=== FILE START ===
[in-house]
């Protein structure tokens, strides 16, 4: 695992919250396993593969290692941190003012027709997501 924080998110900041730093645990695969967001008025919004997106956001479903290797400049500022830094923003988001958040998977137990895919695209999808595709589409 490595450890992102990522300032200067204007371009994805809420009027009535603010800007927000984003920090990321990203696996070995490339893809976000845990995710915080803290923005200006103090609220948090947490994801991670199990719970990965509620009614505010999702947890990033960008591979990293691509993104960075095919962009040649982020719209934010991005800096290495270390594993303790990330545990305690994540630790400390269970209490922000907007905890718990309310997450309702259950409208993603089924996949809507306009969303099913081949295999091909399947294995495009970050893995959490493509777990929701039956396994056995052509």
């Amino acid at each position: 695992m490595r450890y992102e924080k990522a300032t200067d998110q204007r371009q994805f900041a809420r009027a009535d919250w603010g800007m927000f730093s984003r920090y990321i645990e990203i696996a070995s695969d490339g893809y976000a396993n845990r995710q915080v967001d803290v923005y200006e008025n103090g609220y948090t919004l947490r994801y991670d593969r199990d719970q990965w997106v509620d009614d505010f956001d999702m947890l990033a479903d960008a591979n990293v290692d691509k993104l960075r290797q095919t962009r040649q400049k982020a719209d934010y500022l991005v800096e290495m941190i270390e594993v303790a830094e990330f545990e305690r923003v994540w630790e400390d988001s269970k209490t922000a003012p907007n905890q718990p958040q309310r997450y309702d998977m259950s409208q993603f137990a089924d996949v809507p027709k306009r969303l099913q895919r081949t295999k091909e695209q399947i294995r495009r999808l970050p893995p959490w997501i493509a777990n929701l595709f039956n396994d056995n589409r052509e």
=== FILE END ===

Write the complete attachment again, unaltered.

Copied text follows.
[in-house]
């Protein structure tokens, strides 16, 4: 695992919250396993593969290692941190003012027709997501 924080998110900041730093645990695969967001008025919004997106956001479903290797400049500022830094923003988001958040998977137990895919695209999808595709589409 490595450890992102990522300032200067204007371009994805809420009027009535603010800007927000984003920090990321990203696996070995490339893809976000845990995710915080803290923005200006103090609220948090947490994801991670199990719970990965509620009614505010999702947890990033960008591979990293691509993104960075095919962009040649982020719209934010991005800096290495270390594993303790990330545990305690994540630790400390269970209490922000907007905890718990309310997450309702259950409208993603089924996949809507306009969303099913081949295999091909399947294995495009970050893995959490493509777990929701039956396994056995052509």
């Amino acid at each position: 695992m490595r450890y992102e924080k990522a300032t200067d998110q204007r371009q994805f900041a809420r009027a009535d919250w603010g800007m927000f730093s984003r920090y990321i645990e990203i696996a070995s695969d490339g893809y976000a396993n845990r995710q915080v967001d803290v923005y200006e008025n103090g609220y948090t919004l947490r994801y991670d593969r199990d719970q990965w997106v509620d009614d505010f956001d999702m947890l990033a479903d960008a591979n990293v290692d691509k993104l960075r290797q095919t962009r040649q400049k982020a719209d934010y500022l991005v800096e290495m941190i270390e594993v303790a830094e990330f545990e305690r923003v994540w630790e400390d988001s269970k209490t922000a003012p907007n905890q718990p958040q309310r997450y309702d998977m259950s409208q993603f137990a089924d996949v809507p027709k306009r969303l099913q895919r081949t295999k091909e695209q399947i294995r495009r999808l970050p893995p959490w997501i493509a777990n929701l595709f039956n396994d056995n589409r052509e």